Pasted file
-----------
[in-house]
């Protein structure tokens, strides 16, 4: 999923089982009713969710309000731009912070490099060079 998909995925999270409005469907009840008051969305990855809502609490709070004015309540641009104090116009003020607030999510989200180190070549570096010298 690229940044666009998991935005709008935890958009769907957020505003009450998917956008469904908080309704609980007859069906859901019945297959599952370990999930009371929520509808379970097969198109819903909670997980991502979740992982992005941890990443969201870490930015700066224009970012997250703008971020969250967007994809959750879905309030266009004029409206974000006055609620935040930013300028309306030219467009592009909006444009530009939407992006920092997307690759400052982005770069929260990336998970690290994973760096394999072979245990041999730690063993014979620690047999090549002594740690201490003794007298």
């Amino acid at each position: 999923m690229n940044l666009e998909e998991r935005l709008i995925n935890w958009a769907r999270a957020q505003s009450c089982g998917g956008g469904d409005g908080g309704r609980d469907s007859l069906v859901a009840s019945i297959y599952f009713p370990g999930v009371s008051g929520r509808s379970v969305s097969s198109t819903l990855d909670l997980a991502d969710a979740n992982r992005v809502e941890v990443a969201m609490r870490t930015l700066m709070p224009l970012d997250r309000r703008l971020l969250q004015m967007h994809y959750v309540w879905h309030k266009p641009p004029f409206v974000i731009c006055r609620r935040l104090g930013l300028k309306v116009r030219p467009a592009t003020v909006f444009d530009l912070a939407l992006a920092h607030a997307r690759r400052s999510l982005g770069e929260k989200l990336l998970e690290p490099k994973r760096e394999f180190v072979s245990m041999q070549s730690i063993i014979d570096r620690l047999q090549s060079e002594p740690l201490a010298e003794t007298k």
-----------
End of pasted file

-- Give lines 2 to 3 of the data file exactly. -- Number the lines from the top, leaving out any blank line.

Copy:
């Protein structure tokens, strides 16, 4: 999923089982009713969710309000731009912070490099060079 998909995925999270409005469907009840008051969305990855809502609490709070004015309540641009104090116009003020607030999510989200180190070549570096010298 690229940044666009998991935005709008935890958009769907957020505003009450998917956008469904908080309704609980007859069906859901019945297959599952370990999930009371929520509808379970097969198109819903909670997980991502979740992982992005941890990443969201870490930015700066224009970012997250703008971020969250967007994809959750879905309030266009004029409206974000006055609620935040930013300028309306030219467009592009909006444009530009939407992006920092997307690759400052982005770069929260990336998970690290994973760096394999072979245990041999730690063993014979620690047999090549002594740690201490003794007298």
């Amino acid at each position: 999923m690229n940044l666009e998909e998991r935005l709008i995925n935890w958009a769907r999270a957020q505003s009450c089982g998917g956008g469904d409005g908080g309704r609980d469907s007859l069906v859901a009840s019945i297959y599952f009713p370990g999930v009371s008051g929520r509808s379970v969305s097969s198109t819903l990855d909670l997980a991502d969710a979740n992982r992005v809502e941890v990443a969201m609490r870490t930015l700066m709070p224009l970012d997250r309000r703008l971020l969250q004015m967007h994809y959750v309540w879905h309030k266009p641009p004029f409206v974000i731009c006055r609620r935040l104090g930013l300028k309306v116009r030219p467009a592009t003020v909006f444009d530009l912070a939407l992006a920092h607030a997307r690759r400052s999510l982005g770069e929260k989200l990336l998970e690290p490099k994973r760096e394999f180190v072979s245990m041999q070549s730690i063993i014979d570096r620690l047999q090549s060079e002594p740690l201490a010298e003794t007298k």